OPINION
September 6, 2013
Re "In iPad project, key need emerges," Sept. 3 Who in the Los Angeles Unified School District came up with the idea to give Apple iPads to 635,000 students? Who would select such a tech toy as opposed to many less-expensive options? And given that the district may end up buying wireless keyboards so students can type on their iPads, did officials forget that as with all tablet computers, the touchscreen keyboard takes up half the screen? I can only conclude that district officials have never used a laptop, a much more powerful product with two incredible features included: a keyboard and a mouse.
CALIFORNIA | LOCAL
September 2, 2013 | By Howard Blume
Los Angeles school officials are acknowledging a new looming cost in a $1-billion effort to provide iPads to every student: keyboards. Officials so far have not budgeted that expense, but they said the wireless keyboards are recommended for students when they take new state standardized tests. If keyboards were to be provided for all 650,000 students, the cost could be more than $38 million at current retail prices. It's not clear if the district plans to provide keyboards for all, and officials were not prepared to estimate the cost during a meeting last week of a Board of Education committee that is tracking the iPad initiative.
BUSINESS
July 18, 2013 | By Jessica Guynn
SAN FRANCISCO - Google Inc., the world's most valuable Internet company, and Microsoft Corp., the world's largest software company, each disappointed investors with financial performances that fell short of Wall Street expectations. In Google's case, its second quarter showed the Mountain View, Calif., company was still wrestling with how to make as much money from selling ads on mobile devices as it does on desktop computers with consumers increasingly using smartphones and tablets.
CALIFORNIA | LOCAL
April 27, 2013 | Steve Lopez
At Valley Academy of Arts and Sciences in Granada Hills, every student has an iPad. That's 1,200 iPads, and if L.A. Unified Supt. John Deasy can figure out how to pay for 660,000 more of them, every student in the district will have a tablet in the next few years. A good idea? "It's magical," declared a student at Valley Academy who loves his iPad. Maybe. But I've got lots of questions. Like many parents, my wife and I have tried to make sure our daughter reads real books and doesn't get addicted to everything digital.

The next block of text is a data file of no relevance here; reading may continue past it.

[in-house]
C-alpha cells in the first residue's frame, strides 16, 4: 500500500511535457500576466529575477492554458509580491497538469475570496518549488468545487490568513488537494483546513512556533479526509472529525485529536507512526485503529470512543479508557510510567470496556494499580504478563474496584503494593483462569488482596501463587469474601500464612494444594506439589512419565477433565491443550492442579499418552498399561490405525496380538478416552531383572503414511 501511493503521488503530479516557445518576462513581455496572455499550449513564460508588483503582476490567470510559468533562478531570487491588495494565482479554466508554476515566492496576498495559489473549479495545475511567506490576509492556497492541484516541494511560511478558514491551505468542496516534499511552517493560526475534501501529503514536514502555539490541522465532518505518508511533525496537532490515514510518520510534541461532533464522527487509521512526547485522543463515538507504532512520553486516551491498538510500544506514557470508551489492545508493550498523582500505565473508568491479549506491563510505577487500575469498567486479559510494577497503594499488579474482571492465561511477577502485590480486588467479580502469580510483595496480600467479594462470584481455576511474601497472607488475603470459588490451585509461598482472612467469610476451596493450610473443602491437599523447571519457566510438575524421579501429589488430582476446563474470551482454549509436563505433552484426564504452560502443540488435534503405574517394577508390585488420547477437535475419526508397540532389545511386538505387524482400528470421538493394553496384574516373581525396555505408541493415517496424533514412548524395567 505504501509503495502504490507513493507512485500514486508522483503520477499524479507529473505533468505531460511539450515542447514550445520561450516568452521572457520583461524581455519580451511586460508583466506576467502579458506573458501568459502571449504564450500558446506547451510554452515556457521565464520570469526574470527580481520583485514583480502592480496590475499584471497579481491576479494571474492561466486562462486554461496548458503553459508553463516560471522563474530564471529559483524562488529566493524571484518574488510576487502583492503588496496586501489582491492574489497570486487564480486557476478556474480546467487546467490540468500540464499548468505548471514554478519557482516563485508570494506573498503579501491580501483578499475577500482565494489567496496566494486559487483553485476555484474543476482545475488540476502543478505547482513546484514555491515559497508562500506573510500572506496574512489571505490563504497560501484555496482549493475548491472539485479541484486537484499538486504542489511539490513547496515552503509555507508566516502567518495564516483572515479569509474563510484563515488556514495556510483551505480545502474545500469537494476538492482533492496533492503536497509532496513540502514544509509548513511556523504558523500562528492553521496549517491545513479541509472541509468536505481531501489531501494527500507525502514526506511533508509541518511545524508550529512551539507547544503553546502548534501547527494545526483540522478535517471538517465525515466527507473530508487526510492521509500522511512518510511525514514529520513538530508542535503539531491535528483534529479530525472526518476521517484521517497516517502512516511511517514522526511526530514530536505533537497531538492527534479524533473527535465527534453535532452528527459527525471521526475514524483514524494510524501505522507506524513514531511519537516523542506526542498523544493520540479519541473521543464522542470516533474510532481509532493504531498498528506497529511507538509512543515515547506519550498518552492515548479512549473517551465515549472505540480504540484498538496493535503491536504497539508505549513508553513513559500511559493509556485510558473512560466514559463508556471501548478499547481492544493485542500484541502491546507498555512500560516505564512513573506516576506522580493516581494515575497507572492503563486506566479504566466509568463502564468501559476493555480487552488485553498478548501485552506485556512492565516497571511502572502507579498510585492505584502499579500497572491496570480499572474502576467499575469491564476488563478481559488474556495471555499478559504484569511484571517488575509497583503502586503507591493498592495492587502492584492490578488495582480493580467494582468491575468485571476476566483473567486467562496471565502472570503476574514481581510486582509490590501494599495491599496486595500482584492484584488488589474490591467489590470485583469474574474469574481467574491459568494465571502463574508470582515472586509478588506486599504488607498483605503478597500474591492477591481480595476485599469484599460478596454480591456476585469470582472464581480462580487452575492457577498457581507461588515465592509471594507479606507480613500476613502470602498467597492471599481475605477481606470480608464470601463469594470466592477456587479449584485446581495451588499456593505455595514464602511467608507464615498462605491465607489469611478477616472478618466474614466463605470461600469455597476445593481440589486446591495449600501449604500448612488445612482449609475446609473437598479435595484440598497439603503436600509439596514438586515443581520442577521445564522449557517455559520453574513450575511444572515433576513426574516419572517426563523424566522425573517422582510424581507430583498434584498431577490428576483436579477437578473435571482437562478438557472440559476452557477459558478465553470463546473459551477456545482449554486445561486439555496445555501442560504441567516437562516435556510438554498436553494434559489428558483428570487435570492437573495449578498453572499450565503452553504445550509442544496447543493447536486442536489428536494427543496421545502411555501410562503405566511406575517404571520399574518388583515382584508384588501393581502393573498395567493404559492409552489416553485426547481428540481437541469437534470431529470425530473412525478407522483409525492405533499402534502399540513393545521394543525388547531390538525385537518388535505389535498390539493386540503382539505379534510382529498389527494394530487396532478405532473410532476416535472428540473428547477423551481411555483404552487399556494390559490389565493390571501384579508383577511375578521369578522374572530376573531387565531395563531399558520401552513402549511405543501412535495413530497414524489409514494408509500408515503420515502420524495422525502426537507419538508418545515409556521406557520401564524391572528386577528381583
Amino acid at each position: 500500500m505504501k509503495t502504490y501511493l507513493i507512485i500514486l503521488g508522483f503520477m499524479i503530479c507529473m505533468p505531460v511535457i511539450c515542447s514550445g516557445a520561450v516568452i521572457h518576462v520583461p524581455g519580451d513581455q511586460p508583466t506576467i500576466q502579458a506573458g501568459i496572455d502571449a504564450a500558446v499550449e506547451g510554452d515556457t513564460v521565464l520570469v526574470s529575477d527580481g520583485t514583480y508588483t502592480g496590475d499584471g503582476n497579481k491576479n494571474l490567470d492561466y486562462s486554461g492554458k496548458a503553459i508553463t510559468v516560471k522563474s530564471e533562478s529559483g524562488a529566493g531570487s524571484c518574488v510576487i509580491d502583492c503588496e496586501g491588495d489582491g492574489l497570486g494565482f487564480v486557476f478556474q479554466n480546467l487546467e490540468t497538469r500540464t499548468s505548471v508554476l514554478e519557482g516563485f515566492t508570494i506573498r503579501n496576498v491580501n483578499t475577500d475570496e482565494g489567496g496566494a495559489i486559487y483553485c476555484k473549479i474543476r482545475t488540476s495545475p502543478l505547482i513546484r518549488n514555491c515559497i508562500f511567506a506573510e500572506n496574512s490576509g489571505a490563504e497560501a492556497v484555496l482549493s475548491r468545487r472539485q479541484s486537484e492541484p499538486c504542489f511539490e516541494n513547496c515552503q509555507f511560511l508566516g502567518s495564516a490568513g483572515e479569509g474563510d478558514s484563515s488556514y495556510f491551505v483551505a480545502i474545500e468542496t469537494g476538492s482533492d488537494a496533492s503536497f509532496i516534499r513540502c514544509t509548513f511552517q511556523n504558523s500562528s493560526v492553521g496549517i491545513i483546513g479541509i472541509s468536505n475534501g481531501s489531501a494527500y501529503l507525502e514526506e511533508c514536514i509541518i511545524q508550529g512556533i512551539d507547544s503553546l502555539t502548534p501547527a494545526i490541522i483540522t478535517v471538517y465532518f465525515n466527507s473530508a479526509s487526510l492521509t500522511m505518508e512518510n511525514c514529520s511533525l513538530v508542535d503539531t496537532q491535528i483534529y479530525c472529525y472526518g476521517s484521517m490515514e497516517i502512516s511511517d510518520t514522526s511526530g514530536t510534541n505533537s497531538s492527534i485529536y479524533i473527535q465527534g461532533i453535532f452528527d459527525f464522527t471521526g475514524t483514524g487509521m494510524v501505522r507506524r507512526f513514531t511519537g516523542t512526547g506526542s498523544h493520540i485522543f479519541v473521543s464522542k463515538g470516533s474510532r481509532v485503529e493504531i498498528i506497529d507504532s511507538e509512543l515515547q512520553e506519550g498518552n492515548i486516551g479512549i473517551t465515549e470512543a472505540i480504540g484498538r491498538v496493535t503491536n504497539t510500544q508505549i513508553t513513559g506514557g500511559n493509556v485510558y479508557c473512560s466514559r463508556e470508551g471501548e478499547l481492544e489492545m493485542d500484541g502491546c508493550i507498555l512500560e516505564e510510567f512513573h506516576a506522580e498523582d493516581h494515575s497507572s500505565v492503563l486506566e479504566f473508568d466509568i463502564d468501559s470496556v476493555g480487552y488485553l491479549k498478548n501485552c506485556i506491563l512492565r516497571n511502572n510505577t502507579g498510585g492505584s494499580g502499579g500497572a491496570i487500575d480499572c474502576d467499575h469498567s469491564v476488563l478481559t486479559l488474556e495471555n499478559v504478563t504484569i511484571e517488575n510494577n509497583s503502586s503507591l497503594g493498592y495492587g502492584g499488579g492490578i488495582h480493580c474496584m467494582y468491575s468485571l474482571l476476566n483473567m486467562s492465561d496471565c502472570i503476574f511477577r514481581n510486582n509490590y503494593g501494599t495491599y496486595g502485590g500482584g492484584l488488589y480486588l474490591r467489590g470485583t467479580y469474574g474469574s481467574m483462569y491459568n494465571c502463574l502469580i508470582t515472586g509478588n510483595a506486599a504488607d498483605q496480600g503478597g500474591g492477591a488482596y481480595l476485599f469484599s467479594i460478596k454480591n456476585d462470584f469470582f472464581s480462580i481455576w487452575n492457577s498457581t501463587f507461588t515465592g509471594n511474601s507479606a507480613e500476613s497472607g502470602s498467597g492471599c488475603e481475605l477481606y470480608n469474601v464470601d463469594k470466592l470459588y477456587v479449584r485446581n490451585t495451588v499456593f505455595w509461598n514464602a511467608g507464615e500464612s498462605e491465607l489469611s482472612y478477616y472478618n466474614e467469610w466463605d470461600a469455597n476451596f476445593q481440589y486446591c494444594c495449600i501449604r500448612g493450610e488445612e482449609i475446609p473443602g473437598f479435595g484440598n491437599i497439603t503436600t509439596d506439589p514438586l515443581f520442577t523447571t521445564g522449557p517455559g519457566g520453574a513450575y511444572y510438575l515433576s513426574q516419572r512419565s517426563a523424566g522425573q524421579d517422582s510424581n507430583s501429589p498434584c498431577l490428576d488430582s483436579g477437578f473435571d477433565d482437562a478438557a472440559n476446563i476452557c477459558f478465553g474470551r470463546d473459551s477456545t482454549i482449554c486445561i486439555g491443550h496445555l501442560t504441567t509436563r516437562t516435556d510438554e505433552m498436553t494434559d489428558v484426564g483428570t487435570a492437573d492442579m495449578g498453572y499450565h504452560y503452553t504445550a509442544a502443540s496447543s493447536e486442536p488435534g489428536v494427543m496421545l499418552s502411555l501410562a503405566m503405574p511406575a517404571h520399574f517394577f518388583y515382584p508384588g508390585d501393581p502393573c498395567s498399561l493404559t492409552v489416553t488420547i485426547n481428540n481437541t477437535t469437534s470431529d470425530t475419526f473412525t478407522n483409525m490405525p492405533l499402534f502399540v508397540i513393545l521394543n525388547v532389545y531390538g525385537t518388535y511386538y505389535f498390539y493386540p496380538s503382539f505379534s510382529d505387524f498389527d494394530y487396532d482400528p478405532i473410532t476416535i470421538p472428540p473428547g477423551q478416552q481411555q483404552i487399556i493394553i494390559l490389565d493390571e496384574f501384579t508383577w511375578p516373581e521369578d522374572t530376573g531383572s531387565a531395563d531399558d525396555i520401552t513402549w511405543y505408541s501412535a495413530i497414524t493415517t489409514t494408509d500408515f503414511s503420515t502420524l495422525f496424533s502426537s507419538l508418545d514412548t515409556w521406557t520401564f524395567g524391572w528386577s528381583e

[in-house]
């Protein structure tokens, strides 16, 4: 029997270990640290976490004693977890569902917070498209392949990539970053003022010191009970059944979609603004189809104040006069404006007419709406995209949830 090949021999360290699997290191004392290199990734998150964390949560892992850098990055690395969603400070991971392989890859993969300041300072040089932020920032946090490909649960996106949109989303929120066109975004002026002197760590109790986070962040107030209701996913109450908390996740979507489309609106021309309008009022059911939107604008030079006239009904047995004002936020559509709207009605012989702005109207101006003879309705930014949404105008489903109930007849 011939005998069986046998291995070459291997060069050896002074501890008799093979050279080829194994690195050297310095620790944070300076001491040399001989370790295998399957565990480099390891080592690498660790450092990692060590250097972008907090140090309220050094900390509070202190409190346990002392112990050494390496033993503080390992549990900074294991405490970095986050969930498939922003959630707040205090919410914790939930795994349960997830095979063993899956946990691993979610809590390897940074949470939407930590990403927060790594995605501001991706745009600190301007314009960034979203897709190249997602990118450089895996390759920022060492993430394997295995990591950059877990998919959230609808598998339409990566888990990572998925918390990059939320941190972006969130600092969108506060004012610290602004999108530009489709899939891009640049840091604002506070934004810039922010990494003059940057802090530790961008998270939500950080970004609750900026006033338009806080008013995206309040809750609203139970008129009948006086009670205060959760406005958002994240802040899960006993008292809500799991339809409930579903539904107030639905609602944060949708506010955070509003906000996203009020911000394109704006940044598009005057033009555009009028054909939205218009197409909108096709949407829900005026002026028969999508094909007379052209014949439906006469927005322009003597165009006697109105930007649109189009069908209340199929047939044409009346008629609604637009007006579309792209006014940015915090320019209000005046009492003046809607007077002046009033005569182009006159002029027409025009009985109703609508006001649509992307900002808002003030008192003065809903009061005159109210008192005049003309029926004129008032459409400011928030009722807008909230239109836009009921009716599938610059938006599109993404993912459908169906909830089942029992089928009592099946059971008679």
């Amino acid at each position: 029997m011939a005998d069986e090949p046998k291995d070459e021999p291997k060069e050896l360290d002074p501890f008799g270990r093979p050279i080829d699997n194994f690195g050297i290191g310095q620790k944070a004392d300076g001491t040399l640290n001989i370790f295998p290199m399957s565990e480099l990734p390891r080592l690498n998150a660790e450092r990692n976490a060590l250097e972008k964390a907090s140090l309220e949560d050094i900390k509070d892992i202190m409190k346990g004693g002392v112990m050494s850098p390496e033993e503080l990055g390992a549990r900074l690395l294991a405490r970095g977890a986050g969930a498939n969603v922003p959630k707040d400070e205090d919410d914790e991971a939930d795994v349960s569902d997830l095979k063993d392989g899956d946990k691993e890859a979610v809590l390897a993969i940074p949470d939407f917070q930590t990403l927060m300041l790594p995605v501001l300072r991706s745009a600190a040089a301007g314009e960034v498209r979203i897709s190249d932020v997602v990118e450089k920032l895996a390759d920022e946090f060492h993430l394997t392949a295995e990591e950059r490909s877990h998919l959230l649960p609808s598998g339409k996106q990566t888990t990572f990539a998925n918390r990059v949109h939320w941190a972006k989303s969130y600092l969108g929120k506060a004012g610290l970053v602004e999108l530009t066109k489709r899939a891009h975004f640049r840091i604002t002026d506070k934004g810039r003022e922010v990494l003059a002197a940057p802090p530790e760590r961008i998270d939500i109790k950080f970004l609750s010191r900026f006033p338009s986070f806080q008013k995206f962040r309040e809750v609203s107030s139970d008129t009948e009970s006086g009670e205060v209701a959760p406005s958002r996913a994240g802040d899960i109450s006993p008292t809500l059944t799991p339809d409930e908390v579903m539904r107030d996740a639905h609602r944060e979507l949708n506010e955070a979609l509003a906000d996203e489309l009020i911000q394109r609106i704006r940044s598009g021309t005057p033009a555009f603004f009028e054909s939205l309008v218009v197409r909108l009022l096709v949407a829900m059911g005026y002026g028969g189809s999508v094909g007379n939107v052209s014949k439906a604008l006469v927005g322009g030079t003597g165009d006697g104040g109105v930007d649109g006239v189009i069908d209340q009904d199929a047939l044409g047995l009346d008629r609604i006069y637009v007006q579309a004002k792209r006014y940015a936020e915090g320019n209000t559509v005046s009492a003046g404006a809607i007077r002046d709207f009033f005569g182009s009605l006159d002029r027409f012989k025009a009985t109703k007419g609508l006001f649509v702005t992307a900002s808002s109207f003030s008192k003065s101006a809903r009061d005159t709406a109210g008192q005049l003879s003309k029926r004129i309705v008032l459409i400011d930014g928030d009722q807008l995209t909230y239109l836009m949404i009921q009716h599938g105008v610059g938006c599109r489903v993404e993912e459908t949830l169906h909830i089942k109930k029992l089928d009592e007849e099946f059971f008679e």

BUSINESS
January 13, 2012
How the new energy standards will work California has imposed energy efficiency standards on portable electronics chargers that will affect just about every home and business in the Golden State. Q: What's the problem with chargers? A: They waste as much as 60% of the energy they consume, even when no device is connected. Q: What devices are covered by the new mandates? A: Cellphones, laptop and tablet computers, power tools, toothbrushes, razors and hundreds of other consumer electronics items.
CALIFORNIA | LOCAL
July 5, 2013 | By Ben Welsh
With the aim of improving 911 response times, a new Los Angeles city councilman is pushing for a far-reaching plan to expand the Fire Department's overhaul of its aging technology systems. Mike Bonin has asked the LAFD and city technology officials to develop a "master plan" to better coordinate a series of upgrades being made to the department's dispatching and data systems. Among other things, he wants city officials to work with private-sector experts to explore creating new applications that firefighters can use on tablet computers, such as Apple's popular iPad.
OPINION
June 23, 2013
Re "LAUSD awards pact to Apple," June 19 The decision by the Los Angeles Unified School District to provide its 660,000 students with tablet computers is a step in the right direction. As the head of a nonprofit funder that provides computers and training to parents and teachers in three LAUSD schools, I have lessons to share: With our partners, we see schools thrive when teachers are well-trained and encouraged to coach one another in collaborative settings. Teachers who champion technology deserve support.
Los Angeles Times Articles
|